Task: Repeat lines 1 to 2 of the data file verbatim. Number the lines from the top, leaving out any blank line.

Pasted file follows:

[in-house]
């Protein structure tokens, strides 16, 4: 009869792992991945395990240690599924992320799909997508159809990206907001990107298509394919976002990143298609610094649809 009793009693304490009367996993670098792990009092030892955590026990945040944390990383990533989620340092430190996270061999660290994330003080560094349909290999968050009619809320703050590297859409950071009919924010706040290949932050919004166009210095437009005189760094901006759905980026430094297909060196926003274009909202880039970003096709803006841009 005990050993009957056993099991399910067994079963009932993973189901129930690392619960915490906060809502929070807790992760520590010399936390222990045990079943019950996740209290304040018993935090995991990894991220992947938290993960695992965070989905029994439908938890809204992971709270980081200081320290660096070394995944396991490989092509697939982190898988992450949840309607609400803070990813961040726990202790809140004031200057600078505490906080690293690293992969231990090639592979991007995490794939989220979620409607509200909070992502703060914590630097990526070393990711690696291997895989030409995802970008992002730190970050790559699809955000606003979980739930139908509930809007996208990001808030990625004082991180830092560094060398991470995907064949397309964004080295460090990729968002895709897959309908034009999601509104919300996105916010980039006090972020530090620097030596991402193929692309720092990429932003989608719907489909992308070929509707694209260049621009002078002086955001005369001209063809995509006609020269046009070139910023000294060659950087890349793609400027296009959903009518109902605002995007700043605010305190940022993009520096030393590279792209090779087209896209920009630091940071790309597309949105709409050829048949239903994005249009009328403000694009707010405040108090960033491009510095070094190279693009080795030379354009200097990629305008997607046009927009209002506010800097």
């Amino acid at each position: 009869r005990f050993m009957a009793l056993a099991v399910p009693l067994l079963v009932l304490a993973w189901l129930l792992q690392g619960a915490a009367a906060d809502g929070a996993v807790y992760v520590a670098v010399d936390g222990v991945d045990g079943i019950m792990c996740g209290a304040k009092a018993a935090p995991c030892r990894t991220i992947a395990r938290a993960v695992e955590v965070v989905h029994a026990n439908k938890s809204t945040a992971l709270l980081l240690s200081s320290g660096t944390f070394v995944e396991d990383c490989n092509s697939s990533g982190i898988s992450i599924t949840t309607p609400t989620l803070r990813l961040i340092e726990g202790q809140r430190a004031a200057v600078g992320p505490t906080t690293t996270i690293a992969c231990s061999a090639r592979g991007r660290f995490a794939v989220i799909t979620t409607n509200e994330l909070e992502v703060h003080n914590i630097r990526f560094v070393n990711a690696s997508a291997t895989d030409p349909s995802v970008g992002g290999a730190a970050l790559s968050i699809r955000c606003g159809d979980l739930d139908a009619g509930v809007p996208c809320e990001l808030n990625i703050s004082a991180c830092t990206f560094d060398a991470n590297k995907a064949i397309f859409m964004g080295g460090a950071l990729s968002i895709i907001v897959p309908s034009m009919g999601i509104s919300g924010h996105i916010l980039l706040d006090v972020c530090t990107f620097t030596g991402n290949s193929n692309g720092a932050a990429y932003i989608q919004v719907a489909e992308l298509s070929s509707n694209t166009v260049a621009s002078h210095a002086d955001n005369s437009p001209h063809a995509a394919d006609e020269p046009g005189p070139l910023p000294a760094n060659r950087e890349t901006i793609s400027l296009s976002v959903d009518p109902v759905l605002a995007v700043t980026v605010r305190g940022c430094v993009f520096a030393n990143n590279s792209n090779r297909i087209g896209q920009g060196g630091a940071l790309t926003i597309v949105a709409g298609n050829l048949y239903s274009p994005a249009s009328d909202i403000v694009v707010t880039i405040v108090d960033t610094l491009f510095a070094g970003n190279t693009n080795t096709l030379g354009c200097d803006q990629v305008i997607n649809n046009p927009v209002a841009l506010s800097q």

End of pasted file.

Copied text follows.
[in-house]
């Protein structure tokens, strides 16, 4: 009869792992991945395990240690599924992320799909997508159809990206907001990107298509394919976002990143298609610094649809 009793009693304490009367996993670098792990009092030892955590026990945040944390990383990533989620340092430190996270061999660290994330003080560094349909290999968050009619809320703050590297859409950071009919924010706040290949932050919004166009210095437009005189760094901006759905980026430094297909060196926003274009909202880039970003096709803006841009 005990050993009957056993099991399910067994079963009932993973189901129930690392619960915490906060809502929070807790992760520590010399936390222990045990079943019950996740209290304040018993935090995991990894991220992947938290993960695992965070989905029994439908938890809204992971709270980081200081320290660096070394995944396991490989092509697939982190898988992450949840309607609400803070990813961040726990202790809140004031200057600078505490906080690293690293992969231990090639592979991007995490794939989220979620409607509200909070992502703060914590630097990526070393990711690696291997895989030409995802970008992002730190970050790559699809955000606003979980739930139908509930809007996208990001808030990625004082991180830092560094060398991470995907064949397309964004080295460090990729968002895709897959309908034009999601509104919300996105916010980039006090972020530090620097030596991402193929692309720092990429932003989608719907489909992308070929509707694209260049621009002078002086955001005369001209063809995509006609020269046009070139910023000294060659950087890349793609400027296009959903009518109902605002995007700043605010305190940022993009520096030393590279792209090779087209896209920009630091940071790309597309949105709409050829048949239903994005249009009328403000694009707010405040108090960033491009510095070094190279693009080795030379354009200097990629305008997607046009927009209002506010800097």